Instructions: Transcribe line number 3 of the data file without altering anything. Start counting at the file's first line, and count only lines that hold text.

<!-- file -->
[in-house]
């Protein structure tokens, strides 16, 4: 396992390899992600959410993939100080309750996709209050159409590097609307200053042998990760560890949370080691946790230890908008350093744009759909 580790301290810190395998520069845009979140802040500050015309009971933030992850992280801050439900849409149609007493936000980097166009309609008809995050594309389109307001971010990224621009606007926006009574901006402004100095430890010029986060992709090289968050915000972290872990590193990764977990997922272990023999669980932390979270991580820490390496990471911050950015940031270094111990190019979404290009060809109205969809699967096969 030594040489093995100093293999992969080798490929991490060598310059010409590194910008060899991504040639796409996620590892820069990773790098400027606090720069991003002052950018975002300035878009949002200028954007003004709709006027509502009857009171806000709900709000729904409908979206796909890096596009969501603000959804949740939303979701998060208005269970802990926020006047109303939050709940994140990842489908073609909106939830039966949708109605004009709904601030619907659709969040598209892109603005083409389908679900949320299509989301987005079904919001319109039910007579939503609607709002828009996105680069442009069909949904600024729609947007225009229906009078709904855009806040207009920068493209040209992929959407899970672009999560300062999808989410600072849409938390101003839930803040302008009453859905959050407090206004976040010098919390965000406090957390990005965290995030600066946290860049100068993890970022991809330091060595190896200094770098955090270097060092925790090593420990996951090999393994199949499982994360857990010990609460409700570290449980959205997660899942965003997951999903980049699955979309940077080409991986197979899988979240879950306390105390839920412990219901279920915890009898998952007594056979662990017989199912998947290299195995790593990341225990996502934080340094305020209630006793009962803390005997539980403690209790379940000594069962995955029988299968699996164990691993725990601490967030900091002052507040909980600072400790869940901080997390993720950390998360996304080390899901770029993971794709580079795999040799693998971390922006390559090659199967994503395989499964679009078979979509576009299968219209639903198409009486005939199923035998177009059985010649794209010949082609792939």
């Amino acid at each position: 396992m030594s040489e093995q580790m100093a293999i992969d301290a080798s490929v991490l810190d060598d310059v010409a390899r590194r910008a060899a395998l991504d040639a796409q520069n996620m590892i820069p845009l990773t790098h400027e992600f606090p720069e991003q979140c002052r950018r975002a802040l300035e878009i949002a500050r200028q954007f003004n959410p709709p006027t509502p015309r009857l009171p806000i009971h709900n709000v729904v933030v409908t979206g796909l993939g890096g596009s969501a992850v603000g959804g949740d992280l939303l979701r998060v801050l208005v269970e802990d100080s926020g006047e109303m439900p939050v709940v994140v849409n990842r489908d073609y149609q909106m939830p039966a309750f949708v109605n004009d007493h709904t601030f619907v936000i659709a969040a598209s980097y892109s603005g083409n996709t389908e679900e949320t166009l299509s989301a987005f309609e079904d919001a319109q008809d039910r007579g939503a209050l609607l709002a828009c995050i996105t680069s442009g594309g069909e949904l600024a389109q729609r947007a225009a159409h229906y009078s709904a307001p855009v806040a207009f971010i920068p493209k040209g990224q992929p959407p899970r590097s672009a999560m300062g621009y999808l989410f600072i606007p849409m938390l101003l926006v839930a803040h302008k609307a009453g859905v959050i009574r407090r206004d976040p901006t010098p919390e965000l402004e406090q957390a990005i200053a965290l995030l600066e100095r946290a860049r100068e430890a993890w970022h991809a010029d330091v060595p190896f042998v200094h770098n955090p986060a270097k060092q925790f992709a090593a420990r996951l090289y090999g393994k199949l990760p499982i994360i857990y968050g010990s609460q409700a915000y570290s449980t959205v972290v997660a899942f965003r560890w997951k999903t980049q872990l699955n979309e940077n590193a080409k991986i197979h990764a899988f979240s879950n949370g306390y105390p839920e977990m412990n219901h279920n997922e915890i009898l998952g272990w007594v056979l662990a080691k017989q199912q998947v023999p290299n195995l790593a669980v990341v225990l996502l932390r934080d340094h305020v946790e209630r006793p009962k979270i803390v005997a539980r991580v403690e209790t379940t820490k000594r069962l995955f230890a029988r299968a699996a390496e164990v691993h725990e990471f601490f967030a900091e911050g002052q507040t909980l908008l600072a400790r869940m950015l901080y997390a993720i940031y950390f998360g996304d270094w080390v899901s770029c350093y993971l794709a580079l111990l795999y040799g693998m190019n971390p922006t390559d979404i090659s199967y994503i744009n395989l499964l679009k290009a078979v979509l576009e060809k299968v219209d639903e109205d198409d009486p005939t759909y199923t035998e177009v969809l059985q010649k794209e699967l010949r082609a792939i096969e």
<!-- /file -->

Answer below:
């Amino acid at each position: 396992m030594s040489e093995q580790m100093a293999i992969d301290a080798s490929v991490l810190d060598d310059v010409a390899r590194r910008a060899a395998l991504d040639a796409q520069n996620m590892i820069p845009l990773t790098h400027e992600f606090p720069e991003q979140c002052r950018r975002a802040l300035e878009i949002a500050r200028q954007f003004n959410p709709p006027t509502p015309r009857l009171p806000i009971h709900n709000v729904v933030v409908t979206g796909l993939g890096g596009s969501a992850v603000g959804g949740d992280l939303l979701r998060v801050l208005v269970e802990d100080s926020g006047e109303m439900p939050v709940v994140v849409n990842r489908d073609y149609q909106m939830p039966a309750f949708v109605n004009d007493h709904t601030f619907v936000i659709a969040a598209s980097y892109s603005g083409n996709t389908e679900e949320t166009l299509s989301a987005f309609e079904d919001a319109q008809d039910r007579g939503a209050l609607l709002a828009c995050i996105t680069s442009g594309g069909e949904l600024a389109q729609r947007a225009a159409h229906y009078s709904a307001p855009v806040a207009f971010i920068p493209k040209g990224q992929p959407p899970r590097s672009a999560m300062g621009y999808l989410f600072i606007p849409m938390l101003l926006v839930a803040h302008k609307a009453g859905v959050i009574r407090r206004d976040p901006t010098p919390e965000l402004e406090q957390a990005i200053a965290l995030l600066e100095r946290a860049r100068e430890a993890w970022h991809a010029d330091v060595p190896f042998v200094h770098n955090p986060a270097k060092q925790f992709a090593a420990r996951l090289y090999g393994k199949l990760p499982i994360i857990y968050g010990s609460q409700a915000y570290s449980t959205v972290v997660a899942f965003r560890w997951k999903t980049q872990l699955n979309e940077n590193a080409k991986i197979h990764a899988f979240s879950n949370g306390y105390p839920e977990m412990n219901h279920n997922e915890i009898l998952g272990w007594v056979l662990a080691k017989q199912q998947v023999p290299n195995l790593a669980v990341v225990l996502l932390r934080d340094h305020v946790e209630r006793p009962k979270i803390v005997a539980r991580v403690e209790t379940t820490k000594r069962l995955f230890a029988r299968a699996a390496e164990v691993h725990e990471f601490f967030a900091e911050g002052q507040t909980l908008l600072a400790r869940m950015l901080y997390a993720i940031y950390f998360g996304d270094w080390v899901s770029c350093y993971l794709a580079l111990l795999y040799g693998m190019n971390p922006t390559d979404i090659s199967y994503i744009n395989l499964l679009k290009a078979v979509l576009e060809k299968v219209d639903e109205d198409d009486p005939t759909y199923t035998e177009v969809l059985q010649k794209e699967l010949r082609a792939i096969e």